History Files

European Kingdoms

Central Europe


Saxe-Weimar (Saxony)
AD 1553 - 1918

The electorate of Saxe-Thuringen was a descendant of the electorate of Saxony which had been reconstituted in 1356 in the form of Saxe-Wittenberg. The role of the senior Saxon duke as one of the seven electors of the Holy Roman empire was irrevocably confirmed in 1356 by the Golden Bull of Emperor Charles IV, which also decreed that the duke of Saxony should be imperial administrator of any territory which was subject to Saxon law in the absence of the emperor.

The death in 1422 of Elector Albert IV left his state without an heir, so Emperor Sigmund appointed his faithful servant, Friedrich IV of Meissen. Friedrich's descendants continued to rule Saxony until the end of the First World War. Duke Ernest became sole ruler of all of the Wettin territories in 1482. In 1485 he and his brother, Albert the Bold, agreed under the terms of the Treaty of Leipzig (or 'Partition of Leipzig') to divide their Wettin territories between them. The division was generally between the Saxon and Thuringian halves, with Ernest retaining the Saxon part as the prince-elector of the duchy of Saxe-Thuringen. Albert gained the Thuringian part as the duke of Saxe-Meissen.

Duke Ernest and his Ernestine line held the all-important title of prince-elector for only a few generations. The dukes of Saxe-Thuringen were heavily involved in the Protestant Reformation - Martin Luther was appointed by Duke Frederick III to the University of Wittenberg and was subsequently heavily protected by him. Ultimately, although they served the cause productively, the fortunes of the dukes themselves took a sharp downturn when defeated by the Holy Roman emperor in 1547. The title of prince-elector was transferred to Saxe-Meissen, while Saxe-Coburg had already been divided away for the duke's younger brother. Upon the death of John Frederick I in 1553, Saxe-Yhuringen itself was divided to form Saxe-Weimar and Saxe-Gotha.

(Information by Peter Kessler, with additional information from Albrecht der Bär, Lutz Partenheimer (Böhlau Verlag, 2003, in German), and from External Links: the Foundation for Medieval Genealogy, and from Encyclopaedia.com, and Cranach Digital Archive (in German and English), and Special Collections (University of Arizona), and Triumph for the heretics: the Battle of Aussig, Alexander Querengässer (Medieval Warfare Medieval Warfare, Vol 5, No 2, Karwansaray BV, 2015, and available via JSTOR), and Encyclopaedia Britannica, 1911 Edition.)

1554 - 1573

John William

Son of John Frederick I of Saxe-Thuringen.


Saxe-Gotha is partitioned to form the junior subdivisions of Saxe-Coburg and Saxe-Eisenach.


After one generation Saxe-Eisenach's holdings are handed out to the newly created Saxe-Altenberg and Saxe-Weimar. Saxe-Altenberg is part of Saxe-Gotha between 1672-1826, when it regains its autonomy and survives until the end of the First World War in 1918.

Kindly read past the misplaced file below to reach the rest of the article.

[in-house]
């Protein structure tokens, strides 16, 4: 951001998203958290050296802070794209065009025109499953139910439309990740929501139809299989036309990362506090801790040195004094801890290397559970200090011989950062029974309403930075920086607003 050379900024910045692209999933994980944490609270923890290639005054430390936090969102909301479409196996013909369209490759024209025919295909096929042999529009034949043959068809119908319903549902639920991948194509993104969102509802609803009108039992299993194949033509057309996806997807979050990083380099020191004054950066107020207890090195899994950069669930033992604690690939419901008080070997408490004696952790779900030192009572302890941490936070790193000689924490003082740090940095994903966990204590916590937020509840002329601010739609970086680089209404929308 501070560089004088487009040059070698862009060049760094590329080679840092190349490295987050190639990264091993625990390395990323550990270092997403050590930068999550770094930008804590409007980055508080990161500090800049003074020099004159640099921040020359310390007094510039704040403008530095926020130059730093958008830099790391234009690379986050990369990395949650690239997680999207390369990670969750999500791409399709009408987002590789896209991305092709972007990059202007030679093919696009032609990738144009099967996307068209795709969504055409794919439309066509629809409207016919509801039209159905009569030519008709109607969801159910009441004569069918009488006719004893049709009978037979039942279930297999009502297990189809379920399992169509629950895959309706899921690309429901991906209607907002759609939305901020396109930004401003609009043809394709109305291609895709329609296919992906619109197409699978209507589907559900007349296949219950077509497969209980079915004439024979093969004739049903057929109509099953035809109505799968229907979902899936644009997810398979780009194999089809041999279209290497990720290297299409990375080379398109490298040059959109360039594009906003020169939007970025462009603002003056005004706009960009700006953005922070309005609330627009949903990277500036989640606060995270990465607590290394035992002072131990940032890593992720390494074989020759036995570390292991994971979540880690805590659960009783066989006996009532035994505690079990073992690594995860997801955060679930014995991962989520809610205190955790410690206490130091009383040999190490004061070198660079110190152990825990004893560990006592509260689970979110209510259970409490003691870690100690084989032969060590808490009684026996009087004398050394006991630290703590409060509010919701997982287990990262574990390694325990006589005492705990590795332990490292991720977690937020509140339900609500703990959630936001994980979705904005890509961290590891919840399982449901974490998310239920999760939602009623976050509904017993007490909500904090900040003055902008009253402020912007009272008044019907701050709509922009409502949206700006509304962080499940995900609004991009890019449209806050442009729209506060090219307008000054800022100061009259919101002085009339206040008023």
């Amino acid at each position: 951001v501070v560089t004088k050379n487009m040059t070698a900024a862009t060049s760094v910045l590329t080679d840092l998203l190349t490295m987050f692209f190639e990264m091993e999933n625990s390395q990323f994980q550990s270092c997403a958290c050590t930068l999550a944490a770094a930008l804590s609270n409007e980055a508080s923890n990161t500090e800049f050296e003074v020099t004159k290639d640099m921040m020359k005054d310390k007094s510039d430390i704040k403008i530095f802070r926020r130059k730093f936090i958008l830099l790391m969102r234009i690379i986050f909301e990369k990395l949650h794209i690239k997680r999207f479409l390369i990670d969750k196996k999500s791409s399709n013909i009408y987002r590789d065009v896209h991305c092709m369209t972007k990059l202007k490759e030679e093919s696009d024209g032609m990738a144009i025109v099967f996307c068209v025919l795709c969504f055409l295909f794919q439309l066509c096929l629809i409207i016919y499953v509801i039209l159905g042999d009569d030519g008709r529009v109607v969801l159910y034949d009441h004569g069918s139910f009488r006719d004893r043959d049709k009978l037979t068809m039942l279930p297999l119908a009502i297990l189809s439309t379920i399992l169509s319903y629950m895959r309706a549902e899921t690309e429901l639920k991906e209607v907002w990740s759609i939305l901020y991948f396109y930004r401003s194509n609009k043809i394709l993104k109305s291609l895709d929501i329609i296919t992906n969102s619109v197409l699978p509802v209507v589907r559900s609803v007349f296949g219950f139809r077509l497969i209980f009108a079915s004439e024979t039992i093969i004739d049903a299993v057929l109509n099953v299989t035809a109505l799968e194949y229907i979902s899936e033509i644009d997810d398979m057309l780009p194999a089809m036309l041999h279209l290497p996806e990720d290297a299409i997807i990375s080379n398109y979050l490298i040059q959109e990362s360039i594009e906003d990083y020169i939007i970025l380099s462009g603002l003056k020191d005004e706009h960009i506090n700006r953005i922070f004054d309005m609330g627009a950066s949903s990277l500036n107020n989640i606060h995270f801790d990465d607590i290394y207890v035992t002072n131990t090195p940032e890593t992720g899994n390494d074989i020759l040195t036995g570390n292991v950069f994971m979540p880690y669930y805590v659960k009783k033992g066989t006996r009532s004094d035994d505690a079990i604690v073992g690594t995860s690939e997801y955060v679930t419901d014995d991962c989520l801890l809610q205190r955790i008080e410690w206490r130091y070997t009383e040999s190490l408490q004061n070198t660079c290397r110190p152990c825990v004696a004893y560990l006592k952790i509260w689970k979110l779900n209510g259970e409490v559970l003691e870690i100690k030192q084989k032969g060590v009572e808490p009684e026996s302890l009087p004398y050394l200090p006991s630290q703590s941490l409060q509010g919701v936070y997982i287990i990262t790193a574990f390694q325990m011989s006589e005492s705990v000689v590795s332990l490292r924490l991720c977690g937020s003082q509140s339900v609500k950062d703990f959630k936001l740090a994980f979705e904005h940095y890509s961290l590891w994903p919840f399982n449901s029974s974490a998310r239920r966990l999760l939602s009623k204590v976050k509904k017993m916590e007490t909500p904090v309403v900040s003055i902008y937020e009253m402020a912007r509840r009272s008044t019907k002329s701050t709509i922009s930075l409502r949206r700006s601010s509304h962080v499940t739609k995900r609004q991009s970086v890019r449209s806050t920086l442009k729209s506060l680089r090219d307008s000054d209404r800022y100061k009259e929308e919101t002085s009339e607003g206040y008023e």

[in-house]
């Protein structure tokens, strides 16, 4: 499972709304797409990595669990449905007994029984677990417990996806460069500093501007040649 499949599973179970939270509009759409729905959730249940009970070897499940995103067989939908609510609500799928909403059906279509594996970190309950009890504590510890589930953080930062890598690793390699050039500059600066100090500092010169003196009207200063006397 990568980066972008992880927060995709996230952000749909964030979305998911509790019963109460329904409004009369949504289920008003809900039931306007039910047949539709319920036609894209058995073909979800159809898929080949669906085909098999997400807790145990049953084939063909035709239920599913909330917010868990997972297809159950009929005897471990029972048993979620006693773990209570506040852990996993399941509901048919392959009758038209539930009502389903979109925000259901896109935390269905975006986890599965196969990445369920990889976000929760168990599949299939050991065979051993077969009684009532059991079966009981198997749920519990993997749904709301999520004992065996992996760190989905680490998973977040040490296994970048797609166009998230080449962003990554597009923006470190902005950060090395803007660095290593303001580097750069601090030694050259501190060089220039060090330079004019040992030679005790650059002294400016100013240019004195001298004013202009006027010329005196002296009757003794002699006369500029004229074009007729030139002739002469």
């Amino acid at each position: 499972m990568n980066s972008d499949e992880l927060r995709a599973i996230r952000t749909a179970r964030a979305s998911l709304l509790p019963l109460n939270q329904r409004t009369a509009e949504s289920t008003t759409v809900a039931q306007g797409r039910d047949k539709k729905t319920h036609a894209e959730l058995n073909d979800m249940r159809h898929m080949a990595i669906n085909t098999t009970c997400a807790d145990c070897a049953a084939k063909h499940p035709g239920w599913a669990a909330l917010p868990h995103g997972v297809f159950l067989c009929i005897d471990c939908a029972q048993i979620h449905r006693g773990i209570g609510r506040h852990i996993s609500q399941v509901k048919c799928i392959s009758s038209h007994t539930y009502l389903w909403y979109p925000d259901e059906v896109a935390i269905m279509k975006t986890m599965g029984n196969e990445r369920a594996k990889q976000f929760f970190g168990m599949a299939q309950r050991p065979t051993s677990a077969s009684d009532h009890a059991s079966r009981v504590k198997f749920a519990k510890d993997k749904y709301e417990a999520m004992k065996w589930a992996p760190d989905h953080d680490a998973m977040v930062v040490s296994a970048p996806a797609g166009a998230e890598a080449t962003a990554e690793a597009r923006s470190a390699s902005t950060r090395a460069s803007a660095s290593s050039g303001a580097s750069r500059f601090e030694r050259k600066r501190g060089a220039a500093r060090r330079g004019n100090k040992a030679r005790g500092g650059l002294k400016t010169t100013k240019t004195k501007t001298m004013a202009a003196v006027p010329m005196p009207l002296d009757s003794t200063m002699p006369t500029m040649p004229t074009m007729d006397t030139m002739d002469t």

Saxe-Coburg doesn't outlive its sole duke, going Saxe-Eisenach.

1640 - 1680

Saxe-Gotha re-emerges (for two generations of dukes). Saxe-Eisenach also re-emerges for just four years before being divided up between Saxe-Weimar and Saxe-Gotha.


Saxe-Merseburg, Saxe-Weissenfels, and Saxe-Zeitz are created.


Saxe-Eisenach reappears (for two generations) out of Saxe-Weimar. Both Saxe-Jena (which lasts for two generations), and Saxe-Marksuhl are also partitioned out of Saxe-Weimar.


Saxe-Eisenach goes to Saxe-Marksuhl.


Saxe-Gotha is divided for the seven sons of Duke Ernst der Fromme ('the Pious'). Saxe-Eisenberg is created for one generation. Saxe-Meiningen is also created. Saxe-Gotha re-emerges (for two generations of dukes) and is partitioned between (and into) Saxe-Gotha-Altenburg (1680-1825), Saxe-Coburg (which re-emerges under one duke only), Saxe-Meiningen, Saxe-Römhild, Saxe-Eisenberg, Saxe-Hildburghausen (1680-1826), and Saxe-Saalfeld.


Saxe-Eisenach reappears (for three generations).


The duchy of Saxe-Lauenburg passes out of Saxon hands to the Welfs in the form of Georg Wilhelm, duke of Brunswick, elector of Hanover, and father of the future George I of England.


Saxe-Jena is divided between Saxe-Weimar and Saxe-Eisenach.


Saxe-Coburg and Saxe-Saalfeld are merged, becoming Saxe-Coburg-Saalfeld.


Saxe-Eisenberg goes to Saxe-Gotha-Altenburg.


Saxe-Römhild goes to Saxe-Meiningen.


Saxe-Zeitz goes to the electorate of Saxony.


Saxe-Merseburg goes to the electorate of Saxony.


Saxe-Eisenach goes to Saxe-Weimar, which is renamed Saxe-Weimar-Eisenach . It survives until 1918. One of its most notable grand dukes is Prince Bernhard, who serves as governor-general of Luxembourg in 1831.

Princess Anna of Prussia
Princess Maria Anna Friederike (Anna), daughter of Prince Charles of Prussia and Princess Marie of Saxe-Weimar-Eisenach, married Prince Frederick William I of Hessen-Kassel in 1853 but, as his second wife following the tragic death of his first during childbirth, she found the relationship to be loveless, if productive (oil on canvas by Franz Xaver Winterhalter) (click or tap on image to view full sized)


The wife of Duke Ernest III of Saxe-Coburg-Saalfeld is heiress to Saxe-Gotha-Altenburg, so when her father dies, the latter title falls to Ernest as Saxe-Coburg-Gotha.

Saxe-Altenburg is detached from Saxe-Gotha and passes to Saxe-Hildburghausen. The duke of Saxe-Hildburghausen takes this title in place of his previous title, and Saxe-Hildburghausen passes to Saxe-Meiningen. Saxe-Meiningen is renamed Saxe-Meiningen-Hildburghausen. It also survives until 1918.